I’ve been thinking about silence as both noun and verb. As a noun, silence stands sheltering, strong. As a noun, it provides a window, a shield against noise, a place to receive insight and information. But silence can also be a verb, an active, transitive verb. As a verb, it breaks apart, insinuates its way through the blood like shards of glass. As a verb, it’s deadly.
I’ve not experienced silence as a verb very often. I’m privileged, by nationality, race, education, neurology, physical ability, verbal agility, and probably even more qualities I tend to take unquestioningly for granted. Privilege is associated with permissions; yet all permissions are temporary. They can be taken away.
I’m a fairly low-level employee of a university I’m not permitted to name in social media. That privilege, of claiming affiliation for statements, beliefs, interests or ideas that may be unapproved by the legal entity that is the University, is restricted. A place in which I spend most of my waking life, has become a place which I can not name.
Let me state for the record: I didn’t often share this information on social media prior to this decree. I could say that it simply didn’t occur to me to do so, and that wouldn’t be inaccurate. More specifically, perhaps, it didn’t seem relevant. Social media is what I do and say here, as well as on sites like Facebook, Twitter, Tumblr. For an introvert like me, social media is a way to share and receive information with others without actually having to expend the energy required to see anyone. For those of us who traffic primarily in ideas and images, that opportunity can be delightful, overwhelming, distracting. It offers a uniquely social context unavailable in any other formats.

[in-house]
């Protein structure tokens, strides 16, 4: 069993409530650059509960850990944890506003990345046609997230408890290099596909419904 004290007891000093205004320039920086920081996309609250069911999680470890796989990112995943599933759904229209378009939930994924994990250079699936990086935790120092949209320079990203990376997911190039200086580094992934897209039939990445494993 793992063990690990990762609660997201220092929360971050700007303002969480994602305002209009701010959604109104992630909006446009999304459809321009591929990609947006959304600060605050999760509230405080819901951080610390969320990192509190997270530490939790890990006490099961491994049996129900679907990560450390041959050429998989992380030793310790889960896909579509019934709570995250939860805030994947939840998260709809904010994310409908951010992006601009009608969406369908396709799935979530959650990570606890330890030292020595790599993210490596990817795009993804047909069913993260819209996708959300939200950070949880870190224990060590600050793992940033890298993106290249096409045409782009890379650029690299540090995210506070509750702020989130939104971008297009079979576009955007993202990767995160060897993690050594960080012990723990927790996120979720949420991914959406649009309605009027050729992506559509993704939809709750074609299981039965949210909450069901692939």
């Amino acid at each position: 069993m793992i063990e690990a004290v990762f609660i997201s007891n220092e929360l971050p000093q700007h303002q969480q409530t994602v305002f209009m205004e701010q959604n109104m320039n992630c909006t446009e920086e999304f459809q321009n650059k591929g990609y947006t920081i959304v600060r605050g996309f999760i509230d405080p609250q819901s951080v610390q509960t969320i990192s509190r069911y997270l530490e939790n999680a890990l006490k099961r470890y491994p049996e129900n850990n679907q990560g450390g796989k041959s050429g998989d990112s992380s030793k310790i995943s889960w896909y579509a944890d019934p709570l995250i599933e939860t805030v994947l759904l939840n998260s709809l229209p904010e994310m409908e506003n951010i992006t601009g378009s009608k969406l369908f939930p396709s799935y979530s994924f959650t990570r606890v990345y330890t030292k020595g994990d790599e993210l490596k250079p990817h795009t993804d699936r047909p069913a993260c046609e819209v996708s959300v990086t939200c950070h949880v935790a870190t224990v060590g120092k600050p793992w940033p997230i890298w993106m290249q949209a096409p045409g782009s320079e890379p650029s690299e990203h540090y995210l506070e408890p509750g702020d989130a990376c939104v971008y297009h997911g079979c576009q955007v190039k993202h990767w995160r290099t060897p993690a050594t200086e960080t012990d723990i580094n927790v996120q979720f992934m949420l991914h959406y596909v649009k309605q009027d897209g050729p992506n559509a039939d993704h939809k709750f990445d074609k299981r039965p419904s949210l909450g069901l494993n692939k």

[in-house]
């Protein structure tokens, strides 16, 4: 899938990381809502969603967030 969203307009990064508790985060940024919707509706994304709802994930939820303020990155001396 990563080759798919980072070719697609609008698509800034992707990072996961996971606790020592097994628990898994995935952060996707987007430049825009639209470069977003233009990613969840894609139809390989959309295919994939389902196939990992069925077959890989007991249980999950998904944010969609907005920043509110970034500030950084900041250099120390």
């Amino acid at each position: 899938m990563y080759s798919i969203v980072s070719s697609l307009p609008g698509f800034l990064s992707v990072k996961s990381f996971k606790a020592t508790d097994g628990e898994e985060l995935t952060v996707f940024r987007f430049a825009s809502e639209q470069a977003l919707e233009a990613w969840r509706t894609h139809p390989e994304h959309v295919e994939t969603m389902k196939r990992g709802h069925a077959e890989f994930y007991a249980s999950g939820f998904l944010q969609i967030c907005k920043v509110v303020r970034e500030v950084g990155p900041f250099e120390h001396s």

As an employee of a university I’m not permitted to name, I have become aware that my words, my ideas and images shared via social media (including this one) may be interrogated for content that may then be deemed inappropriate. I’ve never been prone to overly assiduous examination of the possible repercussions for my words and actions in the world: I’m not paranoid. In fact, I would imagine that it’s quite unlikely that these words, these images will be examined for content of any sort. However, in learning that such interrogation is possible – the knowledge of which now seems so apparent and obvious that I’m left a little shaken by my former ignorance – I’ve been stunned by the interior silence with which I meet that attention.
The university which I’m not permitted to name has little to do with this internal silence, other than my own interpretation of permission. Prior to these new guidelines regarding social media, my understanding of my words and actions as an employee were separate and distinct from my words and actions as a private citizen. As an employee, I’ve carefully cultivated a respectful, professional manner. I minimize aspects of my life which may not be well-received by colleagues; I avoid conflict. As with any relationship, certain parts of my life are silenced. Let me be clear: I silence myself, in order to maintain relationship.